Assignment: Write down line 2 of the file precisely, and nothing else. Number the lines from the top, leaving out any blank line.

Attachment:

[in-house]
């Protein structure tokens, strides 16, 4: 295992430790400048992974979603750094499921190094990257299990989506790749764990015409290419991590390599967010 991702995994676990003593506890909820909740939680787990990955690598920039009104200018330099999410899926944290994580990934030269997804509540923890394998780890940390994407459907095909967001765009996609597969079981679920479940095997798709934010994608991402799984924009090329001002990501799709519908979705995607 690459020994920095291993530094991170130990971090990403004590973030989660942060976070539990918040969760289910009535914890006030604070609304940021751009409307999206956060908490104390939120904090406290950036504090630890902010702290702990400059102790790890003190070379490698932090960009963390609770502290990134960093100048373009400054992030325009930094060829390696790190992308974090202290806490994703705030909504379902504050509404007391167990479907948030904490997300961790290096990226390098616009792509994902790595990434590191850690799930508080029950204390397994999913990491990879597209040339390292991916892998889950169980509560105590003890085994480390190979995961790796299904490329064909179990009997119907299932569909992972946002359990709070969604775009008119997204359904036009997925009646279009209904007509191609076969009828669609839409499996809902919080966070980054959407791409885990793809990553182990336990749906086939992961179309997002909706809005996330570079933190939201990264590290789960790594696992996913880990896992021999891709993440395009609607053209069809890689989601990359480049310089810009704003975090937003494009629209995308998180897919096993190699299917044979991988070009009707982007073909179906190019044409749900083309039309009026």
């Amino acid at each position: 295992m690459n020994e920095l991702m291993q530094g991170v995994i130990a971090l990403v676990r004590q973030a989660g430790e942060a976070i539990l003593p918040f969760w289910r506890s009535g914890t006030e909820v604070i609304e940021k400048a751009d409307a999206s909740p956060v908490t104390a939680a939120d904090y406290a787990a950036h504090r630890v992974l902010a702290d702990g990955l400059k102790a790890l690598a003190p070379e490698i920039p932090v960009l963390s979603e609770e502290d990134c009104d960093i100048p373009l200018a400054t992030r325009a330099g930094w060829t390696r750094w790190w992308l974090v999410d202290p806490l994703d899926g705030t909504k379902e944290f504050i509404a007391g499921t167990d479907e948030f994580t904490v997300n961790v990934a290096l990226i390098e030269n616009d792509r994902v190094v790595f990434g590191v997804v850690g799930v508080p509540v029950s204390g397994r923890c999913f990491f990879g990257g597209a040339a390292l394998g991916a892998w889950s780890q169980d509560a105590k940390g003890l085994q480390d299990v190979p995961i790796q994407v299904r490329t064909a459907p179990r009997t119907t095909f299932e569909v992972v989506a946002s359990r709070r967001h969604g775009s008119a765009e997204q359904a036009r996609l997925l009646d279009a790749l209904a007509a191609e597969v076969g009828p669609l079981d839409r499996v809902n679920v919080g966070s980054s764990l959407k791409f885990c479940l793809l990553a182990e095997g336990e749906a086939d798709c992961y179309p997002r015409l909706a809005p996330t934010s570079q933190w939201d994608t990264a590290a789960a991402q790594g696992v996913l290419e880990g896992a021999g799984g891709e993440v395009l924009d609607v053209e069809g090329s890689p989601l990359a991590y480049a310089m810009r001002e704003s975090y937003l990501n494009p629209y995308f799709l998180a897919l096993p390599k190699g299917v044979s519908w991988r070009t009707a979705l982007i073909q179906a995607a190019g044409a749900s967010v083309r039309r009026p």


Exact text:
């Protein structure tokens, strides 16, 4: 295992430790400048992974979603750094499921190094990257299990989506790749764990015409290419991590390599967010 991702995994676990003593506890909820909740939680787990990955690598920039009104200018330099999410899926944290994580990934030269997804509540923890394998780890940390994407459907095909967001765009996609597969079981679920479940095997798709934010994608991402799984924009090329001002990501799709519908979705995607 690459020994920095291993530094991170130990971090990403004590973030989660942060976070539990918040969760289910009535914890006030604070609304940021751009409307999206956060908490104390939120904090406290950036504090630890902010702290702990400059102790790890003190070379490698932090960009963390609770502290990134960093100048373009400054992030325009930094060829390696790190992308974090202290806490994703705030909504379902504050509404007391167990479907948030904490997300961790290096990226390098616009792509994902790595990434590191850690799930508080029950204390397994999913990491990879597209040339390292991916892998889950169980509560105590003890085994480390190979995961790796299904490329064909179990009997119907299932569909992972946002359990709070969604775009008119997204359904036009997925009646279009209904007509191609076969009828669609839409499996809902919080966070980054959407791409885990793809990553182990336990749906086939992961179309997002909706809005996330570079933190939201990264590290789960790594696992996913880990896992021999891709993440395009609607053209069809890689989601990359480049310089810009704003975090937003494009629209995308998180897919096993190699299917044979991988070009009707982007073909179906190019044409749900083309039309009026």